Gantz: Israel is ready to help Lebanon during the economic crisis


Defense Minister Benny Gantz on Sunday offered to help Lebanon as Israel’s neighbor continues to suffer from a worsening economic crisis.

“As an Israeli, as a Jew and as a person, my heart aches when I see the pictures of people starving on the streets of Lebanon,” Gantz wrote on Twitter. “Israel has offered help to Lebanon in the past and today we are ready to act and encourage other countries to lend a helping hand to Lebanon so that it flourishes again and comes out of its crisis.”

Lebanon is suffering from a deepening economic crisis, with violence and protests erupting in cities across the country as basic services collapse. Power outages and gas shortages are now the order of the day in the country.

Over half of the Lebanese population now lives in poverty. According to the World Bank, the financial crisis in Lebanon is likely to be in the top 10, possibly even in the top 3 of the most serious crises in the world since the mid-19th century. A World Bank report in early June warned that “worsening socio-economic conditions risk systemic national failures with regional and potentially global repercussions”.

Hezbollah boss Hassan Nasrallah has declared in recent weeks that the gasoline crisis in Lebanon could be resolved within a few days if the country only accepted Iranian oil supplies that are sanctioned under international law.

The Hezbollah leader said that Hezbollah will eventually negotiate directly with the Iranian government and import Iranian oil through the port of Beirut if the Lebanese government does not “begin to take responsibility”. Such a move could bring Iranian fuel tankers near the Israeli coast.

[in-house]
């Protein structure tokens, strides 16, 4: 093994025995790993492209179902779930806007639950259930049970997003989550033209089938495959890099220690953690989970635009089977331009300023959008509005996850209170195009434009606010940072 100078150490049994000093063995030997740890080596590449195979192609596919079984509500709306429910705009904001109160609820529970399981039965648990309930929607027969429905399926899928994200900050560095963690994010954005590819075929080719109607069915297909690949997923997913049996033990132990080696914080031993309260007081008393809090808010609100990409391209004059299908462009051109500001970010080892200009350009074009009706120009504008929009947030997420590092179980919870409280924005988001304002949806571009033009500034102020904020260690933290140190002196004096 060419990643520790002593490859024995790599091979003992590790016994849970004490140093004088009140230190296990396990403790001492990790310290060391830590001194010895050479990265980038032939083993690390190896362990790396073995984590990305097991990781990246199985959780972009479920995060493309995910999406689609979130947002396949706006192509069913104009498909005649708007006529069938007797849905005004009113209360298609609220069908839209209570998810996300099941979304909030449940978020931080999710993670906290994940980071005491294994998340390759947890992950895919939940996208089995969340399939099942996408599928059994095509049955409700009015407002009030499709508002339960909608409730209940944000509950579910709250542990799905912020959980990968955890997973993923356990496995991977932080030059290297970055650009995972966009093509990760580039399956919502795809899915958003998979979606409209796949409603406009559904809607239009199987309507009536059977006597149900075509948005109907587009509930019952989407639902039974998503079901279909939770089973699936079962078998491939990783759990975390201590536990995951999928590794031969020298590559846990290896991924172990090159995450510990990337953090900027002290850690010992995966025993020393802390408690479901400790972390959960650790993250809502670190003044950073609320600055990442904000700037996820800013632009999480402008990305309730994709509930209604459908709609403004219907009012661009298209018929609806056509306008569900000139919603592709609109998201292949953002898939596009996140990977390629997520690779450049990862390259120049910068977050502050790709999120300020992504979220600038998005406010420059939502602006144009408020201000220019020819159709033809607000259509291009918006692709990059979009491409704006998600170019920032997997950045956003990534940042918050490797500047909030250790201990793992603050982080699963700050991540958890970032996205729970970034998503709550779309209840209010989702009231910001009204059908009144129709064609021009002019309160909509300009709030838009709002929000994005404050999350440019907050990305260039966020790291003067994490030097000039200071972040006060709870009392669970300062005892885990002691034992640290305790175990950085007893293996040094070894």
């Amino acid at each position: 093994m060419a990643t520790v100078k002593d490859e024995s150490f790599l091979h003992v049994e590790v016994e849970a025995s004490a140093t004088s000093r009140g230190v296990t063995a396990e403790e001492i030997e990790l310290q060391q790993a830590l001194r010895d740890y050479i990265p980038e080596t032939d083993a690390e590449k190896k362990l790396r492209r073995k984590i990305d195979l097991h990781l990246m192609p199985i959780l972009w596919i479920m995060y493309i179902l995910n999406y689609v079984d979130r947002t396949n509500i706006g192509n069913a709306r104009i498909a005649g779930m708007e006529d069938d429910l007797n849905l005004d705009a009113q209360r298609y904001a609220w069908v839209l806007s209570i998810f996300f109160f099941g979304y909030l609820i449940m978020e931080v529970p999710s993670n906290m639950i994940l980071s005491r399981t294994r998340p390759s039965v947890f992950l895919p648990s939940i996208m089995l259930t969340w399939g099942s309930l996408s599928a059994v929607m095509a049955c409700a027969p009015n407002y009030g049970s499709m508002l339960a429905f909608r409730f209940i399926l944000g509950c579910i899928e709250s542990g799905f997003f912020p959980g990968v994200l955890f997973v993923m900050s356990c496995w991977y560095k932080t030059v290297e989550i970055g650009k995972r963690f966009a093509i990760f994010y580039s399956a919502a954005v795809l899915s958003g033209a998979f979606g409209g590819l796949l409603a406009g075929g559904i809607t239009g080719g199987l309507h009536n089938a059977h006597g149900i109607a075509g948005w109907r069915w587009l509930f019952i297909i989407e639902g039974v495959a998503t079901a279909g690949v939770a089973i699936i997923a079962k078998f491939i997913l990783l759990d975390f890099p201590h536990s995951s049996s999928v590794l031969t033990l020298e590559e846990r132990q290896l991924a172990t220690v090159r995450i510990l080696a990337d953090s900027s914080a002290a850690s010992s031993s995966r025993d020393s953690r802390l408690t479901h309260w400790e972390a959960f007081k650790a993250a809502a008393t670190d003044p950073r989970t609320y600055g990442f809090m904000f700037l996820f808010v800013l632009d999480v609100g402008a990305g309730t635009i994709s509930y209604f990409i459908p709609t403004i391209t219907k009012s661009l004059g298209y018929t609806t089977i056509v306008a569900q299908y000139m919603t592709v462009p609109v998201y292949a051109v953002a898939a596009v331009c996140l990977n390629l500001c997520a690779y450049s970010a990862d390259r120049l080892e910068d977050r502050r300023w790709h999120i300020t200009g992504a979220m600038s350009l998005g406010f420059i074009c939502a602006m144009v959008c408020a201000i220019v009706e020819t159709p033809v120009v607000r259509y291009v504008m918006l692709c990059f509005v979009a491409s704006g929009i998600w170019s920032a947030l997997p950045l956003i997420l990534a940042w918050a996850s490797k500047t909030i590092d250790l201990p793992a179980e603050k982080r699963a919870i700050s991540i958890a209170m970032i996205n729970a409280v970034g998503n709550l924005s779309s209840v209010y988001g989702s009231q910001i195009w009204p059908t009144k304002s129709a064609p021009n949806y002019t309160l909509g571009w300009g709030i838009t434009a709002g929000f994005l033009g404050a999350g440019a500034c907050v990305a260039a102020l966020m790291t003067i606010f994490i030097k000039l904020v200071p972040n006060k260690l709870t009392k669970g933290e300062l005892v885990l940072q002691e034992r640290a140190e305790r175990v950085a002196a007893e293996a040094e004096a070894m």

This is not the first time Israel has offered aid to Lebanon in times of crisis.

After a massive explosion that devastated Beirut last August, killing dozens and injuring thousands, then Prime Minister Benjamin Netanyahu approved humanitarian and medical aid to Lebanon and instructed the National Security Council to assign then-UN envoy Nickolay Mladenov to find out how Israel could help.
Gantz and other Israeli officials also repeated Israel’s offer of help at the time.
Both Lebanese President Michel Aoun and Aoun’s daughter Claudine Aoun Roukoz have expressed openness to some form of peace with Israel in the past.

In an interview with Al-Jadeed TV in October last year, Roukoz said that she would not mind if border disputes with Israel and problems with Palestinian refugees were resolved, “that the Lebanese state will make peace with Israel after the demarcation and guarantee” . of resources. “

In August last year, Aoun replied to a question about whether Lebanon would consider making peace with Israel: “That depends. We have problems with Israel and we have to solve them first.” Aoun did not specify what problems needed to be resolved.

Last year Lebanon and Israel negotiated the sea border between the countries’ exclusive economic zones, brokered by the US.


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